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Citing mental health woes, Northwestern student leaders eyed forced limit on extracurriculars

Resolution voted down due to several concerns

Northwestern University’s student government recently rejected a proposal seeking a mandatory limit on students’ extracurricular activities in an attempt to force students to take care of their mental health.

Some students had wondered whether a limit on such activities would have the opposite effect, while others questioned the legality of such a proposal, according to the student government meeting minutes.

The resolution, which was ultimately rejected by the student senate on Feb. 7, was proposed by NU Active Minds student Sen. Ben Katz.

“It will make it so it is more difficult for people to get into situations where they are overcommitted,” Katz told the Daily Northwestern student newspaper.

The resolution to “Limit Student Organization Involvement” stated in part “it has become necessary to enforce limits on students’ involvement in student organizations for the sake of campus mental health and quality of on-campus activities.”

The resolution cited decreasing mental health among Northwestern students, attributed largely to burnout and work-based over-commitment.

It called on Northwestern University leaders “to require that all students be registered with a student organization via Wildcat Connections to be considered a full member” and that ”membership be limited to only two (2) student organizations per student (excluding affinity/identity-based groups, where membership only counts towards this limitation for executive members).”

But the meeting minutes point out that many students balked at the proposal, citing privacy concerns and pointing out that “Northwestern is a collection of ambitious students” and it’s unfeasible to tell a student “to be less ambitious.”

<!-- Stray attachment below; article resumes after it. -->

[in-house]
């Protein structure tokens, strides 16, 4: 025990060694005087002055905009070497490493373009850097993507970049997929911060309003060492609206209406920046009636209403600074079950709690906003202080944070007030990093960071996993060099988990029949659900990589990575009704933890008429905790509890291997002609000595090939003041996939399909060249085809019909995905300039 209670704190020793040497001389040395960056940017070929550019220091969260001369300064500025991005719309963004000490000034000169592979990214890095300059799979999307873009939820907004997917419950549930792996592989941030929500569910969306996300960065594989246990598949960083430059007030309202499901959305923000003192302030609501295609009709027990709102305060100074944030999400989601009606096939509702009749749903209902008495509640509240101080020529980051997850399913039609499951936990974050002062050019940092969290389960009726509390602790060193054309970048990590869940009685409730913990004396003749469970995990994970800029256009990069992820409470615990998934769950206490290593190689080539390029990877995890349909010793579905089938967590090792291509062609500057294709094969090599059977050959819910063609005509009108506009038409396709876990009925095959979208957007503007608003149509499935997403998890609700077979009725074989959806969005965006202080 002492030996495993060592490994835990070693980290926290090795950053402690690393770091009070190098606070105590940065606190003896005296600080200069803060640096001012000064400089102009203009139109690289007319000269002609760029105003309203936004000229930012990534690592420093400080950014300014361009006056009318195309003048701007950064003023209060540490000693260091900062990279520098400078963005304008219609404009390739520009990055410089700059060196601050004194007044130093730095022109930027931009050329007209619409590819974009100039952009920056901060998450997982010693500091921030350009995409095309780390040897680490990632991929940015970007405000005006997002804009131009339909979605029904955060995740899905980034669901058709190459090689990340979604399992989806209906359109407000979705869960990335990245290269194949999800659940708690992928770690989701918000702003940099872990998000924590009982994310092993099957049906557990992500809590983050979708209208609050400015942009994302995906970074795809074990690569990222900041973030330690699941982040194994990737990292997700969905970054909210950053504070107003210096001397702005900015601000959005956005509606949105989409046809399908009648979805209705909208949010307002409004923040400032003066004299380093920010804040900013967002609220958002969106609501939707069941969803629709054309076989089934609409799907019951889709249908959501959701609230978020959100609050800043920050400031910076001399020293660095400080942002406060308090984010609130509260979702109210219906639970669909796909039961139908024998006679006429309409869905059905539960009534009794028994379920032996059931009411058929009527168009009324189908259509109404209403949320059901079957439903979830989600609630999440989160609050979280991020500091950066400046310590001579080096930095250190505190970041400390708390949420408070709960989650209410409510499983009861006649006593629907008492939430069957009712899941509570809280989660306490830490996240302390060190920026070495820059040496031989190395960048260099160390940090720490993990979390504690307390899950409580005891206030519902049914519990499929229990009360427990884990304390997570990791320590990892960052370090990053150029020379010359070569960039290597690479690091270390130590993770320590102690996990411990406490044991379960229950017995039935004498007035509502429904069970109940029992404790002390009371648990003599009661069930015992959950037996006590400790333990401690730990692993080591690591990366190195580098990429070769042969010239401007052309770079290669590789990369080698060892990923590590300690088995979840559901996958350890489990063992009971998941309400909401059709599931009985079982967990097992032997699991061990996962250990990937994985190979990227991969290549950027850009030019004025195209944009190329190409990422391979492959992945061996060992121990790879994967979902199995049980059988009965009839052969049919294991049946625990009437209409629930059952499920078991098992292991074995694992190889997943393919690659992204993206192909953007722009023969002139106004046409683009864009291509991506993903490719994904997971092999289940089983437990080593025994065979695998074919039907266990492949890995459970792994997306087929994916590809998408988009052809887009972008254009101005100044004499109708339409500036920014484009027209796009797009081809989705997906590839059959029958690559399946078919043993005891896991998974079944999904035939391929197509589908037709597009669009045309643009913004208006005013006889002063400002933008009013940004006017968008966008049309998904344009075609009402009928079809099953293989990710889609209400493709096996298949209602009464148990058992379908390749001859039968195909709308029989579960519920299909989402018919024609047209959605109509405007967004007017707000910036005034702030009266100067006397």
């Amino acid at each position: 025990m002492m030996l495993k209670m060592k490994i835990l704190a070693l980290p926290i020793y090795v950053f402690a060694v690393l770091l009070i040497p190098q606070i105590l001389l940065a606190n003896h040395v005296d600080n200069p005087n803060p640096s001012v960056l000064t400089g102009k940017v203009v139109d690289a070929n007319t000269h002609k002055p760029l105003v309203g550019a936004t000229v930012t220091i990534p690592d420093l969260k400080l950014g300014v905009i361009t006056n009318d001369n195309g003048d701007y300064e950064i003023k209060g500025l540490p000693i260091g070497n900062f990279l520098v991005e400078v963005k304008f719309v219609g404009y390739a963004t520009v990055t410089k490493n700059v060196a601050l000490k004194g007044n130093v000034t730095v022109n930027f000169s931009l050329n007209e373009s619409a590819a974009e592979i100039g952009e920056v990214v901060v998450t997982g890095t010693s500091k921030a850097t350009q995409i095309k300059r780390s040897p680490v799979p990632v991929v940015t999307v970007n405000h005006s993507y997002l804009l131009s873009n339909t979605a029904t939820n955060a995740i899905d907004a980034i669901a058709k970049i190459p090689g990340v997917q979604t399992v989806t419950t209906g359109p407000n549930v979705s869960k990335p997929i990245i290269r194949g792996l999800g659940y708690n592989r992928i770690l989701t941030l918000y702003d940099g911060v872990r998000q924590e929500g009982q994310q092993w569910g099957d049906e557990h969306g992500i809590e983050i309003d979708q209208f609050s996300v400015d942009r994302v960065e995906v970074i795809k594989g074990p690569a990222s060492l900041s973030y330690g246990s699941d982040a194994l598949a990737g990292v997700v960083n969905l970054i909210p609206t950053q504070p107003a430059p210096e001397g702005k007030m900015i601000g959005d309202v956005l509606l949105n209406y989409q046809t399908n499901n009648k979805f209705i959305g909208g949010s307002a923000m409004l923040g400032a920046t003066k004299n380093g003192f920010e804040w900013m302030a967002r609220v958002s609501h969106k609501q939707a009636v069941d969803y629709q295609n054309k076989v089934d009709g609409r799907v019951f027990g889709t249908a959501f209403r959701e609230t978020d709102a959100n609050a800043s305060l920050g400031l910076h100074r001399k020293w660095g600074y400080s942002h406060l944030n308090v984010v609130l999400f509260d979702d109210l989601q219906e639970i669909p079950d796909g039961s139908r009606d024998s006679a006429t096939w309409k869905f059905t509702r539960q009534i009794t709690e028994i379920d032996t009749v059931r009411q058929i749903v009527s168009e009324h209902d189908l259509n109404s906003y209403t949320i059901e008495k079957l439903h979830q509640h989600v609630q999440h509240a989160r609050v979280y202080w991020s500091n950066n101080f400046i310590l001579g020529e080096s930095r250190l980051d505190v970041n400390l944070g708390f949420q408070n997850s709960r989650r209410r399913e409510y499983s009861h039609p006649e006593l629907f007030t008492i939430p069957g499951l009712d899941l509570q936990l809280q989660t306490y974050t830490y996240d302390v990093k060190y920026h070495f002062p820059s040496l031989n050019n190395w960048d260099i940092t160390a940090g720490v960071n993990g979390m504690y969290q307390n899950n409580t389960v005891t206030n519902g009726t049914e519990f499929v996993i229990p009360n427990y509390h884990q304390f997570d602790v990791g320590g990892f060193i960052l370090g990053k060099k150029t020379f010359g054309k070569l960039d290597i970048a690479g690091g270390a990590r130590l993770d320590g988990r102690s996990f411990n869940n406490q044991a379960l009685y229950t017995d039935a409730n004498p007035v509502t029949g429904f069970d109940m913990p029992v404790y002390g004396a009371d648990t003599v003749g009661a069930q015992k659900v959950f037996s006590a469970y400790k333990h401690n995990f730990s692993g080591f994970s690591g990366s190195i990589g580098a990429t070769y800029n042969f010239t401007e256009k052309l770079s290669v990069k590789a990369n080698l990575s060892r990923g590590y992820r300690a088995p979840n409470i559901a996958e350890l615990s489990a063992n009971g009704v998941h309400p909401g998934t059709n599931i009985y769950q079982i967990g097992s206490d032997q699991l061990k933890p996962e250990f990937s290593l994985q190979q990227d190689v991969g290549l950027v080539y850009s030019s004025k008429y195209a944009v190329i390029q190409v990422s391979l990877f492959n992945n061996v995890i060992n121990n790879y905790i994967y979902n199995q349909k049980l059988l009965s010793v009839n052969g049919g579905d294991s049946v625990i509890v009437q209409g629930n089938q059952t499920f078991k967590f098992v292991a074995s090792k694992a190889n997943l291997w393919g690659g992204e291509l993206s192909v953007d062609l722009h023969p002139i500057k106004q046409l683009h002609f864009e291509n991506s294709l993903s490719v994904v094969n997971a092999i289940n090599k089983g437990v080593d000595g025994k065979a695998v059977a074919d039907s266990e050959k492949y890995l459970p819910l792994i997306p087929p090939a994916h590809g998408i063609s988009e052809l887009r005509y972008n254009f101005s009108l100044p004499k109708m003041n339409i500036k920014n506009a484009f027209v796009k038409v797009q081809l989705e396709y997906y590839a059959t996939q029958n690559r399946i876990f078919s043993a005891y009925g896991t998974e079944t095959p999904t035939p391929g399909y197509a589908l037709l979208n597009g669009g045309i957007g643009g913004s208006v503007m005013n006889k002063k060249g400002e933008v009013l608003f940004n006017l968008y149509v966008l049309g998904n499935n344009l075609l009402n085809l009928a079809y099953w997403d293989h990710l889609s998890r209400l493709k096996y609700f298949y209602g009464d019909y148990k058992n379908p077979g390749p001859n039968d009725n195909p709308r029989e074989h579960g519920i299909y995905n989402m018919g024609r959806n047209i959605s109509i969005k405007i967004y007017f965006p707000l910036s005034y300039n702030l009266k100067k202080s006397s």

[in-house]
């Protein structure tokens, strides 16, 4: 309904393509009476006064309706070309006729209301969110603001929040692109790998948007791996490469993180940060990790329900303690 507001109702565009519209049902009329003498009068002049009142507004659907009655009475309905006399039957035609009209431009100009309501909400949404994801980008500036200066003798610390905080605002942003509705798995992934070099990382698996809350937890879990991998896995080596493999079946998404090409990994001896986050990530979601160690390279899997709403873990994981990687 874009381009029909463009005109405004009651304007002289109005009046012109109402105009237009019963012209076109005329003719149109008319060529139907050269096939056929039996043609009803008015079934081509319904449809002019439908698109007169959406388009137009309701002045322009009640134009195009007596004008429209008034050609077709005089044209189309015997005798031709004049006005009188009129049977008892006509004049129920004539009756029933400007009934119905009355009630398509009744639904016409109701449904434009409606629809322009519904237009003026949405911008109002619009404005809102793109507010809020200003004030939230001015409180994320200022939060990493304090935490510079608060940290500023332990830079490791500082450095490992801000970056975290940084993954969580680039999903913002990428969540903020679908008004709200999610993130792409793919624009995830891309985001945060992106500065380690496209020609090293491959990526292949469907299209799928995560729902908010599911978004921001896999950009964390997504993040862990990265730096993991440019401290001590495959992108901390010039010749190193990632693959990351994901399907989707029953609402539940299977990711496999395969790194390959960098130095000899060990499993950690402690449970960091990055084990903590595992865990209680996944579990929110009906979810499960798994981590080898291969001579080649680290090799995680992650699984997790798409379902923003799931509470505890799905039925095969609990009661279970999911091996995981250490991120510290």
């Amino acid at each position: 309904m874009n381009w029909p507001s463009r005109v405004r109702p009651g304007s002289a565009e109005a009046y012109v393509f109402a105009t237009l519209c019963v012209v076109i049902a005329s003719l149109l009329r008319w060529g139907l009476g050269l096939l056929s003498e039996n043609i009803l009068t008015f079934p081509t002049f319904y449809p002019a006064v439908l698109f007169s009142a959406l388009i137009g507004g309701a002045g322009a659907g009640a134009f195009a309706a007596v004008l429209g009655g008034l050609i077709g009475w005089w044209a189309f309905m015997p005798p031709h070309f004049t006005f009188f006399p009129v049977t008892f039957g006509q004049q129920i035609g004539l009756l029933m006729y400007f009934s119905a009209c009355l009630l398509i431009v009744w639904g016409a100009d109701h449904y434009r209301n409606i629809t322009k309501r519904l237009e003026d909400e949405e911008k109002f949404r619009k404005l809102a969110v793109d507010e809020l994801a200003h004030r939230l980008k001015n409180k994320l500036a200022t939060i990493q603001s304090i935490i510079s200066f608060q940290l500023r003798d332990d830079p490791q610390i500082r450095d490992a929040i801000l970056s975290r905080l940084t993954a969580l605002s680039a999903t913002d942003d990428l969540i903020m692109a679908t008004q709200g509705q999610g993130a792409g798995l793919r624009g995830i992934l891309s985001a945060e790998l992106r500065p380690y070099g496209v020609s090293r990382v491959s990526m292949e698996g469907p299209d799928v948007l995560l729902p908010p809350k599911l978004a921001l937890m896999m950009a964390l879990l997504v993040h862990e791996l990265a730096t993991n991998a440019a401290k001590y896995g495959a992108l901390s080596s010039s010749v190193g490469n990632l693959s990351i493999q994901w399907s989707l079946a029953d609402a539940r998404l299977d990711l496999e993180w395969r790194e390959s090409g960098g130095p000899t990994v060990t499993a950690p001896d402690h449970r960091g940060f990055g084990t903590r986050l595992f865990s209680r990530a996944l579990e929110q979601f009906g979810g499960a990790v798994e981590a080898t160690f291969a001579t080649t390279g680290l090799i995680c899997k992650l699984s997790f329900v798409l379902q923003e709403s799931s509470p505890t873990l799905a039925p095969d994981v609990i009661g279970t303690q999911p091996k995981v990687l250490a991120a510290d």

Other concerns included the proposal would force students to drop out of some of their enjoyable and competitive activities, which would not benefit mental health.

Asked by The College Fix about the constitutionality of such a proposal, Adam Kissel, a civil liberties expert and former deputy assistant secretary for higher education programs at the U.S. Department of Education, said it would not pass muster.

“Such a policy would be unconstitutional at a public university, and no private university that values freedom of association would limit its students as proposed,” Kissel said via email. “Even worse is the proposed carve-out for certain associations, which would make such a policy even more clearly unconstitutional and arbitrary.”

Katz, the Northwestern Associated Student Government, and the Northwestern Campus Life office, did not respond to The College Fix’s requests for comment.

A recent survey by Wiley researchers confirmed high rates of anxiety and burnout among college students.

“Our survey results suggest students are facing a number of challenges that may be impacting their emotional health, such as balancing school with work and family, paying for tuition and living expenses, and preparing for the future,” said a Wiley spokesperson in an email to The College Fix.

“Based on our results, we recommend institutions find ways to maximize opportunities for peer and instructor support for those students needing help as well as provide flexibility to students so they can better balance school with work and family life.”

Scholars Michael Patrick Rutter and Steven Mintz wrote in Inside Higher Ed in 2019 that more extracurriculars, not fewer ones, would help improve mental health for students, and that perhaps adding more extracurricular and co-curriculars as part of degree programs would be a good idea.

They also suggested substituting on-campus employment for off-campus employment, redesigning course structures to discourage cramming, and incorporating more low-stakes assignments throughout the semester.

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About the Author
College Fix contributor Giovanna Johnson is a student at Gordon College in Massachusetts studying political science. She is a senior editor of the student publication The Gordon Review, and her writing has appeared on Future Female Leaders and her blog Sustained By Grace.